In the last few days I have been saddened by the news that two friends from the world of fishing have passed away.
The first is Micheal Edwards CEO of Orvis UK. Throughout my years at Wild Trout Trust, Michael was very supportive of our conservation work is so many different ways. He always listened with a generous ear to my cunning plans and differing ways of getting support from Orvis (and there were many!). I don’t actually ever think I heard him say no. Since my departure from WTT I kept in fairly regular contact with Michael and he was always interested how I was getting on at ERT in what he described as the Frozen North! Indeed in my last mail to him I threatened him that I would visit to the Orvis stand at this year’s CLA!
I have really good memories of Michael both at events such as the WTT Awards the CLA and once or twice in the shooting field.
The second loss has been that of Fred French MBE. Fred really was one of anglings grandees with involvement in many, if not of all of the bodies that have represented fishermen over the last few decades. I first met Fred through his NAFAC days when he used to 'ride shotgun' with his great pal, Terry Mansbridge. Both of these guys approached all of the issues facing fisheries with an infectious mix of professionalism, enthusiasm, pragmatism and good humor.
On my arrival at ERT Fred was one of the first to phone me and wish me all the best from his HQ in Ambleside. Like me Fred was a 'blow-in' from the South. Many of you reading this may have been on Freds 'distribution list' for what has been termed the 'World Wide French Web'. This can best be described as a sort of information service of emails and announcements of relevance to the fisheries world. Sometimes you could get several of these mails a day! However, on at least two recent occasions mails from Fred alerted me to very important issues and initiatives I knew nothing about. I used to also love Freds'commentary' that accompanied some of the mails - there wasn't much that he hadn't seen or heard of before and he did have a habit of telling it like it was!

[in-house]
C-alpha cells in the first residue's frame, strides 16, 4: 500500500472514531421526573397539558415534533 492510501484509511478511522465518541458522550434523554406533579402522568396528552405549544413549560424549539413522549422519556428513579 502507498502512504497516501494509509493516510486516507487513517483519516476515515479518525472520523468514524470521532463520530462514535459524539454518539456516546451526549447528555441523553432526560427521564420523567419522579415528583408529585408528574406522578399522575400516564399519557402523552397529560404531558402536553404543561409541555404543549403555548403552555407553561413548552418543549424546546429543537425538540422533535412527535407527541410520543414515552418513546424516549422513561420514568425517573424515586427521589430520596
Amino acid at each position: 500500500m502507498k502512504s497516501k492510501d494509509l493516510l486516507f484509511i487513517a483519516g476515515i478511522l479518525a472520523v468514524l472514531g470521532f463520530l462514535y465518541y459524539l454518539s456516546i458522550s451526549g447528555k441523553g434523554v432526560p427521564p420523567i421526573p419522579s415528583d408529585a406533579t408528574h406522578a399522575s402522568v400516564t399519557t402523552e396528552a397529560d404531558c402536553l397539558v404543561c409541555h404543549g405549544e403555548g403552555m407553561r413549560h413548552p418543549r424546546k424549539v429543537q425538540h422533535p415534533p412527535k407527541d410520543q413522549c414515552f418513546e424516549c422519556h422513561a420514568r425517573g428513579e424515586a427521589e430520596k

I last mailed Fred about 10 days ago and he said things weren't great. Soon after the mails stopped appearing and towards the back end of last week I started to worry. A email on arrival at my desk this morning confirmed my worst fears.
At sad times like this,cliches tend to get overused. However, I can put my hand on heart and say both the passing of Micheal and Fred will leave a large gap in the world of fisheries and angling. However, I feel the richer for having the honor of their company over many years. The next time I catch a wild trout on the Eden I will raise my cap (and later a glass) to the honour of two great men.
But most importantly at this sad time, our thoughts must go to their families.